Assuming price isn’t a problem, splurge on the glossy, heavy, tin-cover version of Superheroes: Fashion and Fantasy, a catalogue-cum-fashion journal of the gallery of the same name. It gives the book sheen – a glossy cover and a heavy weight in your hands.
If comic books weren’t floppies or trade paperbacks (the stuffed collection version of single issues), this is what they’d feel like in your hands. They’d feel like weight and power and the hard steel of a man in a metal costume. The tin version of Superheroes: Fashion and Fantasy is the Iron Man of art museum catalogs.
Alas, price is an object, and luckily, the catalog’s insides are gorgeous, even if they can’t match seeing the exhibit in person. The exhibit, a display of various ways the fashion industry has been influenced by comic books, is a pop junkie fantasy. I went to the Metropolitan Museum of Art’s Superhero exhibit after reading about Anna Wintour dressing up like a mutant for the opening. If an exhibit can get the Vogue EIC to abandon her couture for tights, it had my attention.
Not to mention I’m both a superhero fan, and a fan of comic books entering a mass pop culture dialogue. Sometimes comic book fans can come off like an ethnic group – pointing out every time a member of the tribe makes it into popular discourse (Spiderman, Iron Man, X-Men), and cringing every time a coreligionist makes a fool of themselves (the first Hulk film, the Punisher). The good news for fans leafing through Superheroes: Fashion and Fantasy, or wandering through the children-packed museum visit, is that the popular discourse here is respectful and not an embarrassment in the least.
The bad news is that while the exhibit may lend some respectability to comic books (and it’s debatable whether comic books need that respectability), it’s often limited and its faults are many. The catalogue book redeems one of those faults – the real exhibit is much too short and there are too few costumes, the catalogue is chock full of them – but has the others.
For one, both exhibit and catalogue are divided into types of bodies that sacrifices the ambiguities of comic books and superheroes for the sake of public understanding. The Graphic Body is about the iconic nature of Superman. The Patriotic Body touches on Wonder Woman and Captain America. The Virile Body is about the Cold War superheroes like the Hulk. The Paradoxical Body deals with Catwoman. The Armored Body features Iron Man and Batman. The Aerodynamic Body; The Flash. The Mutant Body; the X-Men, and the Post-Modern Body; anti-heroes like Ghost Rider and the Punisher.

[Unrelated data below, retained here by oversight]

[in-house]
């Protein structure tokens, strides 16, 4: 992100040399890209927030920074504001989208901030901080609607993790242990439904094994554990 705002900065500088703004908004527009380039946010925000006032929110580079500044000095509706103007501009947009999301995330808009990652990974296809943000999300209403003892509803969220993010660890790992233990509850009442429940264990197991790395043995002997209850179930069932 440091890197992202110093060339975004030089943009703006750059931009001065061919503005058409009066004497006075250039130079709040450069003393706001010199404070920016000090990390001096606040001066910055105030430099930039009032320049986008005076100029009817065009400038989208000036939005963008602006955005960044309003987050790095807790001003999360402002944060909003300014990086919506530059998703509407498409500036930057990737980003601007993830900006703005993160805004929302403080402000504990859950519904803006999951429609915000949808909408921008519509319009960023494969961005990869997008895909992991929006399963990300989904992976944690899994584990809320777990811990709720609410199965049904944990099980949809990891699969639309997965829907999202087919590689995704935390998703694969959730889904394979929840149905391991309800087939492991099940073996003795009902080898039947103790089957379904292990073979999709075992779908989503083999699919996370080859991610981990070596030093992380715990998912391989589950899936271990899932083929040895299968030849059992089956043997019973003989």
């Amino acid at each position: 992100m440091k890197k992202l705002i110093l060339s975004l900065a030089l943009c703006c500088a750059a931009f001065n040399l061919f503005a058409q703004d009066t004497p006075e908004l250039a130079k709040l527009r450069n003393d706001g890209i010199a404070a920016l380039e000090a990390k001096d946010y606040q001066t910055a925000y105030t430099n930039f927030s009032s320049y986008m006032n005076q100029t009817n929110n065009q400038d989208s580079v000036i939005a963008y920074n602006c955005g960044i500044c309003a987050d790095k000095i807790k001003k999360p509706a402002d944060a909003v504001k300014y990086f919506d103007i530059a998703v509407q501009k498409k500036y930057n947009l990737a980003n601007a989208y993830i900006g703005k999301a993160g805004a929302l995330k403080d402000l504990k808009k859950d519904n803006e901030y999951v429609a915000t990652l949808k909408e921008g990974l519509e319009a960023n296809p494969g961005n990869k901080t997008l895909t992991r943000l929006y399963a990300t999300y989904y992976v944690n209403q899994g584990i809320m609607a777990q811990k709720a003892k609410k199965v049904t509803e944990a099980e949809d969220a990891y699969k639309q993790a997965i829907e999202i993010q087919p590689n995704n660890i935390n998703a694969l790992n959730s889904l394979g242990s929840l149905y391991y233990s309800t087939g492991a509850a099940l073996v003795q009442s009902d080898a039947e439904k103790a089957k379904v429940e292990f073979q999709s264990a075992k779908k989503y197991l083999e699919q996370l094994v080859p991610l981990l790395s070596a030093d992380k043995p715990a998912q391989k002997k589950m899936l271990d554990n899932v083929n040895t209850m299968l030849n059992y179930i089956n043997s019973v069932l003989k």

Though it may seem like nitpicking, many of these distinctions are superficial. Allowing myself to indulge in geek-a-tude for a moment, it’s jarring to see Wonder Woman reduced to the American colors she wears on her leotard, or Batman to simply a man with toys. This is more a critique of the context than the designers – something essential about Batman’s pathos and noir are expressed in the outfits. They just aren’t acknowledged in the liner notes.
If anything, the catalogue is superior to the exhibit in that more nuance is available. Possibly it’s being able to stare at each page with time and deliberation, and possibly the models filling the costumes add an irreplaceable dimension (in the exhibit, the costumes are on mannequins).
That noted, there is an important acknowledgment being made by this exhibit that forgives the sometimes weak execution. It’s good to see the Met, and the fashion industry, admit unironically about the influence that comic book icons have had on their work. Though that argument is sometimes tenuous or specious (were designers really inspired by Captain America to use patriotism?) it is also gracious and generous.
Neither establishment art nor Milan need to cop fealty to Mystique and Nightcrawler and Wolverine. That they do speaks volumes about both the actual influence of these characters (why admit to influence that doesn’t exist?) and to the mainstream embrace of superheroes.
The most telling aspect of the Met exhibit can’t be reproduced in the catalog – it’s the masses of kids running through the exhibit, excitingly pointing out their favorite heroes. “Is Iron Man here?” “Where are the X-Men?” “I’m Superman!”
I’d be remiss not to note Michael Chabon’s essay on capes and tights – a reprint from his New Yorker article. If you missed it the first time around, it’s worth reading. It contains all the subtleties that the exhibit lacks: the intoxication of superheroes during childhood, the magic of capes and tights, and the transformative (super) powers of comic books.
If, after having seen the exhibit, you were left with the feeling that comic books are crude pop culture objects and that fashion had used all the vitality that there was to be used, Chabon may convince you otherwise. His argument is not that comic books are lucky to have a fashion exhibit, but that fashion is lucky to have the immensely rich worlds of Kirby and Lee and Shuster and Siegel to draw upon. As the heavy tin cover of the [more expensive] version of Super Heroes: Fashion and Fantasy will attest: These caped guys are pretty powerful. Very cool.